Exeter Couple Invests in Solar Energy for Life of Savings in New Home
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As they prepared for a move into a new home in Exeter, Eric and Cammie Savage considered a lifetime of energy costs associated with a home in New Hampshire’s climate.
A typical oil boiler needs 200 – 300 gallons of heating oil just to make hot water all summer.
As a result, it sends about 6,200 pounds of CO2 into the atmosphere, and between $600 to $1000 out the window. Typical electrical bills account for another $1500 and 10,000 pounds of CO2 annually.
The Savages asked ReVision Energy to collaborate with their construction team, including local green builder Chinburg Builders to integrate both solar hot water (SHW) and solar photovoltaic (PV) systems into the project. The closed-loop solar hot water heater is actually backed up by an electric element, which benefits from the energy generated by the solar electric. In the summer months, the 3.0 kilowatt PV array will produce enough electricity to send a surplus back into the utility grid for a net metering credit.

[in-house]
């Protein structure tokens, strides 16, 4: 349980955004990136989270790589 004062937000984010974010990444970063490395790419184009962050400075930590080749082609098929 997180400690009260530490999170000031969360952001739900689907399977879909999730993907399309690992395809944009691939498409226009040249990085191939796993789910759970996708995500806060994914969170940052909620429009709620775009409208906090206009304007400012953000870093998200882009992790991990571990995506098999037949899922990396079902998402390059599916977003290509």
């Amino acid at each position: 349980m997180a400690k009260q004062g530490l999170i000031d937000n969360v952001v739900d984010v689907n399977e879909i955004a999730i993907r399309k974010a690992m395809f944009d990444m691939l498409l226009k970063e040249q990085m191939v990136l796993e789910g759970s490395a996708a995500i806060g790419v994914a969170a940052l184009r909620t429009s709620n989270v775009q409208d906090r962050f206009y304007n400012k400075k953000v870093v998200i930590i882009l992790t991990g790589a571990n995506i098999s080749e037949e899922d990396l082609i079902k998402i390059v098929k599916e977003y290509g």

State and federal incentives for renewable energy contributed roughly 49% of the costs of the systems.
“The bottom line is, even without incentives, the solar hot water and PV systems cost less in the long-run (about 15 years) than using fossil-based energy” says NH Branch manager and technician Will Kessler, “It’s a pretty simple and environmentally sound decision.”
ReVision Energy wishes the Savages well in their new home!